It’s a crime to cast Jude Law and Mads Mikkelsen as former lovers and not bless us with a single schmaltzy flashback. Surely Harry Potter and Fantastic Beasts author J.K. Rowling could’ve thrown in a tasteful sex scene or two, now that she’s working with adult characters rather than blushing teens.
Alas, 2018’s Crimes of Grindelwald don’t stack up at all to the cinematic felonies of Rowling, director David Yates, and Warner Bros’ insistence on drawing this prequel franchise out to an interminable five films. We are only just halfway through what began as a fresh romp through 1920s wizardry through the eyes of soft boi magizoologist Newt Scamander (Eddie Redmayne), but then quickly wimped out and leant on familiar characters for fans to gasp at and theorize about.
By now, Newt is barely a protagonist, most of his dialogue just whispered at Jude Law’s Dumbledore in a Droopy Dog voice that comes and goes. Law does a wonderful job emphasising his R’s in an impression of Michael Gambon’s elderly Dumbledore—but it does all beg the question as to when Dumbledore stopped wearing period-appropriate suits and ties and was like, “fuck it I’m going to dress like Merlin now.”
Embarrassingly, I still can’t parse quite what the titular “Secrets of Dumbledore” are, having sat through this overlong, conflict-free, and anticlimactic instalment. Any of the saucy Dumbledore family drama was already expounded upon in Deathly Hallows, so I assume the “secrets” are the elements of the film’s election-rigging plot that Dumbledore keeps to himself like a heist boss not wanting his underlings to spoil the scheme by knowing too much.
In 1930s Europe, Muggle-hating fascist Grindelwald is forgiven of his jail time and uplifted as a bold new third party voting option, campaigning for a new Wizarding World Order. The film sure ain’t subtle in making Grindelwald a magical analogue to Muggle genocidal dictators of the same time period, but what’s odd is that in the last film Newt, Dumbledore, and their whole heroic gang were trying to stop the baddies from intervening in the real historicalHolocaust.
It feels like a panicked backpedal, the same kind of representational retconning that encouraged fierce queer rights advocate J.K. Rowling to hurriedly make Dumbledore gay in the first place. In a film that fanboy critics are laughably celebrating as “the first mainstream LGBT romance Hollywood has made“, we don’t get a single romantic moment, and there’s certainly never going to be any “T” involved in the franchise so long as Rowling maintains clumsy control of each film’s script. It’s all pointless, and it’s not even consistent with the pointlessness of the last two films.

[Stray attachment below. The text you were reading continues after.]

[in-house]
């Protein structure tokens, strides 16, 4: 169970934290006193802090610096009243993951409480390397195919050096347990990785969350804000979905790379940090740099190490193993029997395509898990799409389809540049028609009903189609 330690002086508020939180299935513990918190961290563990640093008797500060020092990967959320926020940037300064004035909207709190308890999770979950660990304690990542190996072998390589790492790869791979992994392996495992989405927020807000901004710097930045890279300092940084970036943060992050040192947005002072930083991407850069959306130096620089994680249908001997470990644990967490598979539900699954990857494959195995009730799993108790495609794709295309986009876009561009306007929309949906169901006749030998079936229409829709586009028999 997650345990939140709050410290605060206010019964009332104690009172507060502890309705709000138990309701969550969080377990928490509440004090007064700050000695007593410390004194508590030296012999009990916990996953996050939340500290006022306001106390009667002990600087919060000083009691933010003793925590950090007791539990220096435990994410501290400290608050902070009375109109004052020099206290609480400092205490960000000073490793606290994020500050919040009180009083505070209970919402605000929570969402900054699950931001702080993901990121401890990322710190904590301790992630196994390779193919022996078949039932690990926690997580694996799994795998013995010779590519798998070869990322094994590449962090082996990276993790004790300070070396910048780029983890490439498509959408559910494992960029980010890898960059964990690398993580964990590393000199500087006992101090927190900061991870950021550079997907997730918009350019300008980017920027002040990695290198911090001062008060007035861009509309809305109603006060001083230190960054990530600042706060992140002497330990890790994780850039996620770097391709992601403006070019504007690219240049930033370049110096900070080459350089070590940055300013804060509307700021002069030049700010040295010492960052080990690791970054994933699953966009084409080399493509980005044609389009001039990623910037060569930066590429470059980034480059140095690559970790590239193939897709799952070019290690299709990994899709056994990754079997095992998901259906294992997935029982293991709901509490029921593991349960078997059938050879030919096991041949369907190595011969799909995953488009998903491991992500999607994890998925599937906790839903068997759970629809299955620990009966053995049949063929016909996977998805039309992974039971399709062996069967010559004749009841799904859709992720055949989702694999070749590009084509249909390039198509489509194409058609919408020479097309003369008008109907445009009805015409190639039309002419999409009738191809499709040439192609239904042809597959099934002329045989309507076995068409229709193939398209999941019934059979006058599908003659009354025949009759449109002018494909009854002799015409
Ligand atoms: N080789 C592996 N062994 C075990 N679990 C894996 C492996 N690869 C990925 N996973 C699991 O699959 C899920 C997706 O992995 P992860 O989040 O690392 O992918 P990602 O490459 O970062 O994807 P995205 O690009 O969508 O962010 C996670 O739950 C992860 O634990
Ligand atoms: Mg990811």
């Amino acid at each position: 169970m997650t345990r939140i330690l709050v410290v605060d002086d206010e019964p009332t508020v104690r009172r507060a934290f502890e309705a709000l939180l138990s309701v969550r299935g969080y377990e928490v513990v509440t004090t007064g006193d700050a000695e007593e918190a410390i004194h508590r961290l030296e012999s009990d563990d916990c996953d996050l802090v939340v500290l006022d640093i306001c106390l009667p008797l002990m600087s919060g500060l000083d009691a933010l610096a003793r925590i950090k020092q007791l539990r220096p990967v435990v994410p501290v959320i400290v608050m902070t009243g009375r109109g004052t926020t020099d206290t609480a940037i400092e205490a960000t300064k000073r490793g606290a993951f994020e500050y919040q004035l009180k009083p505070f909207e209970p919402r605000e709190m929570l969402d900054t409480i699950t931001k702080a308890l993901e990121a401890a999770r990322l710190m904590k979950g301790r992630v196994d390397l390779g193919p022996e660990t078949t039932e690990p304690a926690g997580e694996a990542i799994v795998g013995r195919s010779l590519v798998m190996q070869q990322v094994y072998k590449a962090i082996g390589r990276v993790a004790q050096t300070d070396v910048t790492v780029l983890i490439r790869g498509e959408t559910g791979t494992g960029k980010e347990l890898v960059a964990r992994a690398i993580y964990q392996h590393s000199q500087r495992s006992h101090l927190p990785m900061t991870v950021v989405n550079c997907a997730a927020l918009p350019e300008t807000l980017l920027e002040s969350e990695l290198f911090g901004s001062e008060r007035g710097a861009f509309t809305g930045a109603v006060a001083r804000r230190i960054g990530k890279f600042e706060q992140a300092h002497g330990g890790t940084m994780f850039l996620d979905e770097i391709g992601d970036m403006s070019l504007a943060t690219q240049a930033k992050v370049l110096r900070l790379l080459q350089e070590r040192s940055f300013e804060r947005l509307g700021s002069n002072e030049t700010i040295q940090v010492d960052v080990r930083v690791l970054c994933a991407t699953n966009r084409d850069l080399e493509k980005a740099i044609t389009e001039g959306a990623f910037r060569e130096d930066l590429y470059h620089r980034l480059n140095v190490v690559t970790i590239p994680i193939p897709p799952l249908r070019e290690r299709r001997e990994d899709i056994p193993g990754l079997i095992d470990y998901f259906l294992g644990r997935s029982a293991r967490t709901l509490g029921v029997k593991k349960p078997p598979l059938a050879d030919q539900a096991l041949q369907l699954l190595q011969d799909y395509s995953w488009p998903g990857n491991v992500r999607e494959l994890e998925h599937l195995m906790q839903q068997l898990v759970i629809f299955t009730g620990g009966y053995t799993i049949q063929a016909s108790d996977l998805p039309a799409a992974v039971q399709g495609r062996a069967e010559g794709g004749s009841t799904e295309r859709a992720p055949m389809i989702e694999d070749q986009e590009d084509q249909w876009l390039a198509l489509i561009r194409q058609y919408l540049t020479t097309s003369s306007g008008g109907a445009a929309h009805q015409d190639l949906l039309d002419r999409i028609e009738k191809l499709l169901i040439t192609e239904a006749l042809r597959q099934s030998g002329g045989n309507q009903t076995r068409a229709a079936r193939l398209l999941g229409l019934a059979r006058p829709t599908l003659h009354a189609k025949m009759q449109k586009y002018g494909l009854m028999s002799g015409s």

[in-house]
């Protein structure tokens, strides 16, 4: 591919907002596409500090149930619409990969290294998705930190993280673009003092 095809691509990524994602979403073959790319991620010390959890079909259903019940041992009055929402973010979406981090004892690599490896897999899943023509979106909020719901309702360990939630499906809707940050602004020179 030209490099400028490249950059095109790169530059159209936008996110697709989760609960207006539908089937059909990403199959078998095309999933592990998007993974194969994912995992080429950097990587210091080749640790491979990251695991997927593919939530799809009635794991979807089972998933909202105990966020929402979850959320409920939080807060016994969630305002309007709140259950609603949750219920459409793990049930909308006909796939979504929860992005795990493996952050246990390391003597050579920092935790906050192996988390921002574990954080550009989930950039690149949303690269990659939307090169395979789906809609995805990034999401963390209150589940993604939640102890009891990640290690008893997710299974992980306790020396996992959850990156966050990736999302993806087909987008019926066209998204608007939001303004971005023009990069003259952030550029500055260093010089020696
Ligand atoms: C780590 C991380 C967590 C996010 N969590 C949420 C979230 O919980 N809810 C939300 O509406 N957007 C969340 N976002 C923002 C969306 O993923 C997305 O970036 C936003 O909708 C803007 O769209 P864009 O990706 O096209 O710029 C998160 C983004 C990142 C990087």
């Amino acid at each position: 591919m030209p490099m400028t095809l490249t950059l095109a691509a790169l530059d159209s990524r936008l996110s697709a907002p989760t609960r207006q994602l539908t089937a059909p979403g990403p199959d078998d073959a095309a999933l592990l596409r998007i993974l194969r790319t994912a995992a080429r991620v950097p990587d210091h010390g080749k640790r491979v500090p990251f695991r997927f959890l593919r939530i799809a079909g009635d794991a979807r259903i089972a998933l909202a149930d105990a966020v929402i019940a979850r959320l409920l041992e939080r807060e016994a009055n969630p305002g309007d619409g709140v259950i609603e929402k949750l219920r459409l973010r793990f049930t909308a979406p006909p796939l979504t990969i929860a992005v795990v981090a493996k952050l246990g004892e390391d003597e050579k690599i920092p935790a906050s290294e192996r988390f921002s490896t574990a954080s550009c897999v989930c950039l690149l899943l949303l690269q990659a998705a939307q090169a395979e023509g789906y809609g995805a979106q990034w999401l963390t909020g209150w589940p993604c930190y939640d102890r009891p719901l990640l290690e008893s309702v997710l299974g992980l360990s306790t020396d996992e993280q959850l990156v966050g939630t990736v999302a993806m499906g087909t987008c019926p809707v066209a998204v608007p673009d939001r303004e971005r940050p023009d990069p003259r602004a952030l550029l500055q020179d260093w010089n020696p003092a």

Mads Mikkelsen mostly phones in the role he inherited via Johnny-Depp-infused Polyjuice Potion, sleepwalking us through a ridiculous plot to necromance a dik-dik-esque Fantastic Beast that can legally decide the outcome of government elections. Kind of like if the FIFA World Cup winner was chosen, rather than just predicted, by Paul the Octopus. Mads has a gaggle of identical-looking evil women to menace the good guys by his side, plus Ezra Miller playing the same pissy emo character who’s certainly in these things to court a niche demographic of sensitive, Snape-shipping, Wattpad-thumping fans.
It’s up to Newt, his cop jock brother Theseus (Callum Turner), token No-Maj friend Jacob (Dan Fogler), and Charms teacher ally Lally (Jessica Williams) to…do something about it. As a lowly Muggle I’m sure I missed some pivotal info on the reason for act one and two’s sidequests, but I can tell you that I almost felt like sobbing upon hearing, past the movie’s halfway point, that all the gang’s meaningless efforts were in fact “making things much worse”. What the hell have you people been doing?! Getting arrested by Nazi wizards and being sentenced to crab jail? Taking refuge at Hogwarts as a sentimental excuse to play John Williams’ seminal Hedwig’s Theme?
What grounded the Harry Potter narrative arc was right there in each book’s title: a humble normie like us and the chamber of enchanted whatever, seen through a newcomer’s fresh eyes. Watching the third film in the Fantastic Beasts series made me wonder why Fogler’s Jacob Kowalski wasn’t the protagonist, as he’s a character the writers seem to have far more affection and humor for than anyone else. Especially the sidelined Newt, who doesn’t have any bearing on anybody’s life: not his brother, not his assistant, not his apparent friends. In any case, something must be done to make this shambling franchise more grounded in the world of its audience.
I’m not saying a period fantasy movie must be strictly realistic, but it should feel like it has bearing, risk, impact on its own setting and characters. Almost all of the magic sequences take place in liminal spaces of drab bank or admin buildings, and when they’re out in the streets of our Muggle world, they’re only in each wizard’s mental plane. We’re basically watching Law and Miller imagine beating the magic snot out of each other, and it’s incomprehensible, and it doesn’t look particularly textured or magical whatsoever.
The climactic duel between Magneto and Xavier—I mean, Grindelwald and Dumbledore—is just as much of a flop, running for about 40 seconds and ultimately leaving us exactly where we were at the start of the film. One Black character who doesn’t speak for the final 100 minutes of the movie has rejoined our heroes after going undercover: a traitorous Evil Woman character comes back to the fold, too: Katherine Waterstone’s forgotten character “Porpentina” makes a last-minute cameo.
I can’t promise that this exact same CGI rigamarole won’t just be repeated twice to uphold WB’s remaining promise to Harry Potter fans, but I can promise they’ll still show up—wands in hand, house ties neatly tied, ready to pen GellertxAlbus fanfic that’s more exciting and creative than anything on screen here.